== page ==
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Education is anything but elementary
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I never thought I would be one to homeschool my child.

"I am not smart enough to do that," I would think when I would hear of people homeschooling.

"More power to you," I told my soul-sister Court when she told me she was homeschooling a few years ago. "You are a better woman than I am."

So when I made an inquiry about homeschooling on Facebook, Court called me.

"I never thought I would see that kind of status update from you," she said. "Are you really thinking about homeschooling?"

I told her I was.

Granted, the idea had been brought up for discussion fairly quickly, but it had been in the back of my mind for a while. I had always said if I had the opportunity to work from home, I would homeschool Cole.

The opportunity had presented itself and here I was, two weeks from the beginning of the school year - a month ago now - and I was thinking I would take full reins of my child's education.

I'm not going to lie; it was a scary thing to consider. Would I give him what he needed? Would he learn? Would he progress? Was I smart enough to teach him? Did I have the patience?

All these fears, worries and questions raced through my head and out of my mouth as I asked Court all these and more.

"What made you think about doing this?" she asked when I finally took a breath.

It was nothing negative to do with the school. I know a lot of people automatically assume when one homeschools that it's because of the school system. I have to say I think Cole had some of the most exceptional teachers who truly loved my child.

When I went to withdraw him and told the principal, there was a part of me that wanted to cry, because I thought of the memories he had made there, the friends and the teachers he enjoyed. So it had nothing to do with the system.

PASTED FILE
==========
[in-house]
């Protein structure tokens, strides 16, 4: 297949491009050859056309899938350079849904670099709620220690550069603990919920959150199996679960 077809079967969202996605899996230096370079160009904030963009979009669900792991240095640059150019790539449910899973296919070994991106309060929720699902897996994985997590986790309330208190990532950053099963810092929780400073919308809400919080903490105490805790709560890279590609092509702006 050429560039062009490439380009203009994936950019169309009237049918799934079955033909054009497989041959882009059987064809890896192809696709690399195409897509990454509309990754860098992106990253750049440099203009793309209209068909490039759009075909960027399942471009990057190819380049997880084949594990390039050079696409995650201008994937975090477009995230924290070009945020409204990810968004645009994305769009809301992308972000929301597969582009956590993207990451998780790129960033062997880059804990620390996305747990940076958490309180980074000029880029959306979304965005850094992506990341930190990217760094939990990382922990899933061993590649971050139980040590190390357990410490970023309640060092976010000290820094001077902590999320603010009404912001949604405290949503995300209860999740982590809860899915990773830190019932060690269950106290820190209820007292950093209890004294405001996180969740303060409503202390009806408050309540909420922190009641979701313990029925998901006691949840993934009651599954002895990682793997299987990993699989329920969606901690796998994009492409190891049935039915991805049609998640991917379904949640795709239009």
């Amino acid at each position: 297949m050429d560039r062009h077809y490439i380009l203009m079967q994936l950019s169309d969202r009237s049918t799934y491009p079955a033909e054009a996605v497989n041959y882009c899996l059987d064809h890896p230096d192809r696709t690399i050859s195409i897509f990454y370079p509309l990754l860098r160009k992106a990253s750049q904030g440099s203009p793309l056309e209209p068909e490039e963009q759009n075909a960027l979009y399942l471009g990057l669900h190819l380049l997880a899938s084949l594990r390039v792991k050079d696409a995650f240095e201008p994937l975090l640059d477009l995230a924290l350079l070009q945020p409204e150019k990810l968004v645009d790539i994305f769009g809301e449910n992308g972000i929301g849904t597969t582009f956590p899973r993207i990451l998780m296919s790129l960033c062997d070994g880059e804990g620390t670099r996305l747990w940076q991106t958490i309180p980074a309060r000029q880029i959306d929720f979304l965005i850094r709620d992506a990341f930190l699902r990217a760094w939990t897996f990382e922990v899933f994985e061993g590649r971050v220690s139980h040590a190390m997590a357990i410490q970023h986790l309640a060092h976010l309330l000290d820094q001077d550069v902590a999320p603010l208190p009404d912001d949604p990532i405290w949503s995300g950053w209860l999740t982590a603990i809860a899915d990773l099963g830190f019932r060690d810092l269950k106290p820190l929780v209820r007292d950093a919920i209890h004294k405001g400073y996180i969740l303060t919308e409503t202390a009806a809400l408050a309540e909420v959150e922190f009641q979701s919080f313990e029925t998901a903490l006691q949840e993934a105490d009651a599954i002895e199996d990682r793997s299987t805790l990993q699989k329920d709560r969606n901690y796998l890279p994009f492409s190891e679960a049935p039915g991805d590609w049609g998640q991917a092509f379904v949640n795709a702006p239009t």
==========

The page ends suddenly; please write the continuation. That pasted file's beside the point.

It had to do with, well, me and the world.

I worry about the things I hear on TV these days. I worry if my child is safe when he's away from me, even for a second. Sure, I may need a serotonin uptake inhibitor to lessen this irrational fear, but the world is not the same as it was when I was growing up. Kids didn't have to worry about their safety while learning; all they had to do was learn and eat square pizza with corn. There were days I would hear of something heartbreaking and rush to the school to get him. Or frantically call the school to make sure he was OK. Paranoia and fear, wrapped in a neurotic state of panic is not pretty.

My child, unfortunately also has terrible anxiety - maybe worse than mine - and if I could lessen that in some way, I would.

Aside from wanting to just put my only child in a bubble, I wanted to nurture the areas of his interest - art, science and much to my chagrin, history. The first two, I loved and was thoroughly excited about exploring with him. History -not so much. I am terrible at history and dates.

"If you don't understand and learn from it, you're bound to repeat it," he has told me from his back seat point of view.

But I wanted him to have more focus on those areas. Especially if it meant we got paint all over the kitchen table and maybe set something on fire for experimental purposes.

I also selfishly wanted more time with him. When I looked back over the past nearly 10 years, I realized aside from the first 18 months of his life, he had been in some form of school - day care, pre-K, elementary school - he has spent probably 80 percent of his waking hours away from me.

One day, he will be grown and while now he says he will never leave me and that he and his family will live next door, I don't know if that will be the case. Children grow up. They get their own lives and those moments we should have taken advantage of are never recaptured.

I told all of this to Court.

"Do you think I can do this?" I asked.

She told me she did. "If I can do it with three, you can do it with one."

She had a point. But she is pretty much Super Mom.

"Do more research, ask some more friends and pray about it. See what your heart tells you to do."

So I did. My dear friend Evie sent me tons of great information for me to consider. Her answers to my questions were almost identical to Court's, her giving me assurance that I could do it. Still, I wondered.

But we took the plunge and started homeschooling this week.

My heart told me it would all be just fine. And maybe, just maybe, I will learn a little something myself.

Sudie Crouch is an award winning humor columnist and author of the recently e-published novel, "The Dahlman Files: A Tony Dahlman Paranormal Mystery."